Experiment with a variety of media, to determine and affect your created image. Whether charcoal or pencil, crayon or brush, each tool you use requires some understanding of its specific effects and markmaking qualities. For example, pencils allow tonal control, detailed modeling, and a strong line, whereas ink and brush will generate an entirely different mark. Try not to limit yourself to conventional media; other implements, such as a toothbrush for a spatter effect, a piece of string, or even a sewing machine, can create interesting images. The aim is not merely to interpret the objects pictorially (representing them as they look) but to interpret the image in your own way. All forms of drawing have their value and purpose, and should be treated as equally valid.

GLOSSARY Abstraction: An aesthetic concept describing something that is drawn from the real, but has been “distilled” to its barest minimum form, color, or tone, often removed from its original context. Documentation: The recording in written, visual, or aural form of what is of interest. Representation: Something that looks like, resembles, or stands for something else. In drawing, this is also known as figurative, since it deliberately attempts to mimic the thing drawn.

Understanding form

There are no lines around an object. It consists of its own solid form, defined by the light and shadow that illuminate and surround it. Creating black-and-white drawings, or studies, is the best way to begin to understand form. As you render your study from real life, you are translating the language of color into a tonal gray-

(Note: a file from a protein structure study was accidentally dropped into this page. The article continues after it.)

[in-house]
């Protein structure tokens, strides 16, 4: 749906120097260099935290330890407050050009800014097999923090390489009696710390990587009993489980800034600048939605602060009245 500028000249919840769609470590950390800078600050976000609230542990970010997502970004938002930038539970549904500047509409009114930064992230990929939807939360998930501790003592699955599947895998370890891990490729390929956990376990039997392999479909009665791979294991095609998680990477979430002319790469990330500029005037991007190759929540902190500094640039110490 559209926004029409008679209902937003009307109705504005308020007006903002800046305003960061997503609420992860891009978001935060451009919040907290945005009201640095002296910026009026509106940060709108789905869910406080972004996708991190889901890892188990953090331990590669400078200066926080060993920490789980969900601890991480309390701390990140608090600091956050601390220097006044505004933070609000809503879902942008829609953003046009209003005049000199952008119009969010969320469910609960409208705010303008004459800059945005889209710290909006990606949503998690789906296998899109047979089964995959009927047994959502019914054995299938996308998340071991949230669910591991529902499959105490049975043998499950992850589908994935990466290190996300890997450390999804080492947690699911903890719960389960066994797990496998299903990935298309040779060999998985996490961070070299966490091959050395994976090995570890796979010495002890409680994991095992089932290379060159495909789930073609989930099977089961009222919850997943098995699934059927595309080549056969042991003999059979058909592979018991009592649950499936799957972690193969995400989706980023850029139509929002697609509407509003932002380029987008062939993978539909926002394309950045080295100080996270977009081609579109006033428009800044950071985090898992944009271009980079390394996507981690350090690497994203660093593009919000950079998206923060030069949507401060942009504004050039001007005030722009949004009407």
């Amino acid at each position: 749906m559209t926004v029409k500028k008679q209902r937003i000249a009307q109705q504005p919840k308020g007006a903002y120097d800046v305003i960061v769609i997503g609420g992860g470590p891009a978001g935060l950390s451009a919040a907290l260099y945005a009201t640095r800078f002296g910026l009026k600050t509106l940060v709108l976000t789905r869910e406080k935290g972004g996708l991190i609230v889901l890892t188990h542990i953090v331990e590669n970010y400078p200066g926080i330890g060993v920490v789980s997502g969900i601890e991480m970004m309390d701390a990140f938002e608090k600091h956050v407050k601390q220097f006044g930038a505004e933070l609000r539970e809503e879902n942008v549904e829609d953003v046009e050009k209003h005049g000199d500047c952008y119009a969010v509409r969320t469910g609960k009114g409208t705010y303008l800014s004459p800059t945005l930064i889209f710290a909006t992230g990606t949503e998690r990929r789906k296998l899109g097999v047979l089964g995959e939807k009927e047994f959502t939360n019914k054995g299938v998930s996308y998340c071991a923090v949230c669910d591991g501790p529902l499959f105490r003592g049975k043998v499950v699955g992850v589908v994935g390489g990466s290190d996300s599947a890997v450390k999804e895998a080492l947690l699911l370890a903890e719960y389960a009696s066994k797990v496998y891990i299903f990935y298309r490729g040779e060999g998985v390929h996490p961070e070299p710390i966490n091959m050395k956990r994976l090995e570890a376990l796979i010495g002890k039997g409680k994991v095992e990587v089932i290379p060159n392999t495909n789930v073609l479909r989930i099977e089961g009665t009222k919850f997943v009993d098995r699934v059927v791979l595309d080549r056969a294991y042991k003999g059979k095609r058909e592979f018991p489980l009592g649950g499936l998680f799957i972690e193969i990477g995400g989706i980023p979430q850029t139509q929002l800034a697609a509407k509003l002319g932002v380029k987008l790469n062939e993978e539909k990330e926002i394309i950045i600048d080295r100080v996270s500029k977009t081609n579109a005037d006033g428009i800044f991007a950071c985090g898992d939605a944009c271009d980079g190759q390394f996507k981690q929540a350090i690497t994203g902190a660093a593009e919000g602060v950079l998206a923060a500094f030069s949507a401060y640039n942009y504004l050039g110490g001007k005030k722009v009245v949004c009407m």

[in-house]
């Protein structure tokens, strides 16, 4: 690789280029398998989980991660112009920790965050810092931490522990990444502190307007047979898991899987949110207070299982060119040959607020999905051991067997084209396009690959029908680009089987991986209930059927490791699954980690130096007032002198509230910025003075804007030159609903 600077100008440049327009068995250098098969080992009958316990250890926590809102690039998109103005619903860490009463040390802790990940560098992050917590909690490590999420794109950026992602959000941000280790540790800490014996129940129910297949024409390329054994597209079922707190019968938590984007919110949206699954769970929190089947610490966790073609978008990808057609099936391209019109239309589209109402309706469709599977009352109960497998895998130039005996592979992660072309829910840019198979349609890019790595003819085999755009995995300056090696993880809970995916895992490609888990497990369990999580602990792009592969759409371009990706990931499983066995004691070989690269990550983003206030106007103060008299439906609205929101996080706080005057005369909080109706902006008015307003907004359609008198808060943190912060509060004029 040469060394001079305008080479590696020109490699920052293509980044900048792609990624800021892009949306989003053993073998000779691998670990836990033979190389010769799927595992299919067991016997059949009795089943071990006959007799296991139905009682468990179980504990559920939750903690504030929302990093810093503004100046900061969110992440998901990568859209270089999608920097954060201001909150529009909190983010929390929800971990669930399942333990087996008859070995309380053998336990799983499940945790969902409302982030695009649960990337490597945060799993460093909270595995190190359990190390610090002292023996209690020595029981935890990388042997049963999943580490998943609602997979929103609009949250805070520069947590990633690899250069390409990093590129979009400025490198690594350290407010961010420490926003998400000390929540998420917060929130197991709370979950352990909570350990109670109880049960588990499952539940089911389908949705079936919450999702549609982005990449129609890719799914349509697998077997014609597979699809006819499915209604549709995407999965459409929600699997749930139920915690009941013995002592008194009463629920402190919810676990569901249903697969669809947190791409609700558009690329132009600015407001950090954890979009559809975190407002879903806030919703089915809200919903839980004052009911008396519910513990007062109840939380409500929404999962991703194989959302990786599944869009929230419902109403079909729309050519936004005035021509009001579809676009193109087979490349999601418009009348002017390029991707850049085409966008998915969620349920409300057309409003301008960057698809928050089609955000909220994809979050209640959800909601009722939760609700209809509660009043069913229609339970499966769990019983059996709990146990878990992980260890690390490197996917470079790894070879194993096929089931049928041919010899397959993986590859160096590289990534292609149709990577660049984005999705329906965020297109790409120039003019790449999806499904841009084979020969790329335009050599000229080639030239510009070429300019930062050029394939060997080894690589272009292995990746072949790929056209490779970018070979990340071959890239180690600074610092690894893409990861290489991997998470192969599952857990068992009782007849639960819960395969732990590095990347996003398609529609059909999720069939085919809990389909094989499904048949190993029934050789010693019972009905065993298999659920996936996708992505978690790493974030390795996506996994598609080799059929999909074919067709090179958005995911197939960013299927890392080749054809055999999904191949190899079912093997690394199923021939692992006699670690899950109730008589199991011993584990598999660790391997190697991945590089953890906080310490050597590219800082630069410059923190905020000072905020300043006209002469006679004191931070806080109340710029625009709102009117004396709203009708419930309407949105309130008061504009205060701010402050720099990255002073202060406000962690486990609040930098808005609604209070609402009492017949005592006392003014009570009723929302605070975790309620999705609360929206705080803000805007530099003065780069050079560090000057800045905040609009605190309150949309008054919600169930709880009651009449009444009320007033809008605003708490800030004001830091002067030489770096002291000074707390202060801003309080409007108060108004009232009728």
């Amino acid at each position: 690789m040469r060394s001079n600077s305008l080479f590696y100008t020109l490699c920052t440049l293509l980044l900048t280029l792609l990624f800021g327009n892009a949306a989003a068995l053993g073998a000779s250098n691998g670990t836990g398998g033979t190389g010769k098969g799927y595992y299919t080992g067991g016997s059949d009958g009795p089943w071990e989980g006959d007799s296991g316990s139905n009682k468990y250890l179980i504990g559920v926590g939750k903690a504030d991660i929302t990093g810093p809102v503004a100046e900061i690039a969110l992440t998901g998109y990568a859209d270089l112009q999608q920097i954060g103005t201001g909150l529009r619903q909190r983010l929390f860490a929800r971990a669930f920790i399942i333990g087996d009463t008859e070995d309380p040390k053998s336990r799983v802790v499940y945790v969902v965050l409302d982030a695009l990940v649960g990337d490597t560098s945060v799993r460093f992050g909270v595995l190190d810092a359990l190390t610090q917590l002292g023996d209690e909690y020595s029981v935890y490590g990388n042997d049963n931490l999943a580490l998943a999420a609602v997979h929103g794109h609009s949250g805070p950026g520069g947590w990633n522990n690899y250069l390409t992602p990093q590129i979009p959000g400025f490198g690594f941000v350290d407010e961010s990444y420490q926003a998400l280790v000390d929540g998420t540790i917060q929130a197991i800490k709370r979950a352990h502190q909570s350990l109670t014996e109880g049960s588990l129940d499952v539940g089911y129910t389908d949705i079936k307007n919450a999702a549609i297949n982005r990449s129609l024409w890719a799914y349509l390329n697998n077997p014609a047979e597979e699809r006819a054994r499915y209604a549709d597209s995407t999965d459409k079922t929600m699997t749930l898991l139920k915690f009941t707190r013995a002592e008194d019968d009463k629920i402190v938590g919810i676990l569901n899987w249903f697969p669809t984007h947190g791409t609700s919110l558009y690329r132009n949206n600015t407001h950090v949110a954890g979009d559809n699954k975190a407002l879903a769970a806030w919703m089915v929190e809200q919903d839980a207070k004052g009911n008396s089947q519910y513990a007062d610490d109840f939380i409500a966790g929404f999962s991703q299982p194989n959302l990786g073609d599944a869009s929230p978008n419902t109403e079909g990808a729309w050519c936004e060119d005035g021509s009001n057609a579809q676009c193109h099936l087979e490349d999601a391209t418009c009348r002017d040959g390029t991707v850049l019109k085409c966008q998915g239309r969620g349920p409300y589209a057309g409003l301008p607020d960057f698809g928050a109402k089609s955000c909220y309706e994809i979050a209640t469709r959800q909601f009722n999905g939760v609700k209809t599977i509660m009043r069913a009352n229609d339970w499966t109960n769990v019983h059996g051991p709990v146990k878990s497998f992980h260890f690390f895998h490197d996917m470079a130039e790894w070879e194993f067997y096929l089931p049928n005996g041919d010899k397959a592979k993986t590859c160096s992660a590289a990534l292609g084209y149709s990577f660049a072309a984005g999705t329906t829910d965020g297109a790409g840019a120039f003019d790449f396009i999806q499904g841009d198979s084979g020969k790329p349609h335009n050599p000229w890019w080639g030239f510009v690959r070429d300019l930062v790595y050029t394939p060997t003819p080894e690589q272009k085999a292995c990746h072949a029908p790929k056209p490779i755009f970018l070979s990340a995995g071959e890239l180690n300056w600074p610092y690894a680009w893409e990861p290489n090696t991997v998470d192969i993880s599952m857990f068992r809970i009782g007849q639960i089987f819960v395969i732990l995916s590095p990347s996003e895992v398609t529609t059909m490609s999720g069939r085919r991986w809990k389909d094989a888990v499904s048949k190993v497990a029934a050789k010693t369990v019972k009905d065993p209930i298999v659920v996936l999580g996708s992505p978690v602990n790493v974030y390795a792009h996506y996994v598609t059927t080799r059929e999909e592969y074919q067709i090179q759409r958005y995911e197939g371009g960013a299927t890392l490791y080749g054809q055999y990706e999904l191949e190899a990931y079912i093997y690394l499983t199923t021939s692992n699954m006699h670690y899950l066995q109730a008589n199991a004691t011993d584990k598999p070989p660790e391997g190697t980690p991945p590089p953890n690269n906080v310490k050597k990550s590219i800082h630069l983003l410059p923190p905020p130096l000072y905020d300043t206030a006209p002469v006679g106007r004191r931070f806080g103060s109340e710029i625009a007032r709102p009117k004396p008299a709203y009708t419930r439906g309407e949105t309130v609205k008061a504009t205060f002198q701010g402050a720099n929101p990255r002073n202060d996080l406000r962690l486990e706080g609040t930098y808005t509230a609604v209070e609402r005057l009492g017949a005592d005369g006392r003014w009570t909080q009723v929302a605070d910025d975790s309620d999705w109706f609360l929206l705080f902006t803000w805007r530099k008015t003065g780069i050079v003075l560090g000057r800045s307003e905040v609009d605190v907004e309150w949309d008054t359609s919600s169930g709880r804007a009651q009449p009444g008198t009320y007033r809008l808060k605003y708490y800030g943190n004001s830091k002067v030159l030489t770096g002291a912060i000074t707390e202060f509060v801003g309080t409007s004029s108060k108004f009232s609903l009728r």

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Thinking in pictures Tight contour line drawings are used to explore the relationships between new and supplied elements in these studies for elaborate Nike packaging. Each study is carefully composed to fit within a particular space on the package and on the product before the color is assigned. See also the finished artwork on page 55.

scale, substituting monochromatic values for the spectrum in the existing object. Be as direct and spontaneous as is possible. For immediacy, do several studies in a short space of time. Use materials to describe form and mass as areas of color, replacing a monochromatic scheme, while using an outline only as a guide to subsequent layers. Concentrate not on an end product, but on the process of a rich description of forms. Figurative drawing from observation can produce beautiful studies, but it is also the tool that will sharpen your sketching abilities, and will eventually help generate ideas as you work through a design problem. As you draw, you will notice that what you choose to include and what you choose to exclude are equally important. As an object exists in space, so your drawing lives within the finite boundary of a page, and the relationship of the study to the page is part of the image. When you complete a study, consider recreating the same subject with different media, eliminating all but the most necessary of descriptive marks. A gradual abstraction of the figurative image will help you discover more about structure, form, and spatial relationships as you work.

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Options Multiple studies are roughed in and considered during the creative process. Promotional material for the band Runaway Dorothy is shown in stages of development. The position the display typography might occupy is considered as a shape in the composition before any style selections are made, and changes in perspective and scale are incorporated in the final illustration of the dog. Early sketches for second study show the development of the concept and the changes in viewpoint that made it more moody in the final illustration.

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Part 1 principles • Unit 1 research and concepts

PART 1 principles



UNIT 1

MODULE 4

Visualize and organize Your first sketches can be loose and expressive. Try variations, and do as many thumbnails as you can think of before you begin to finalize the idea.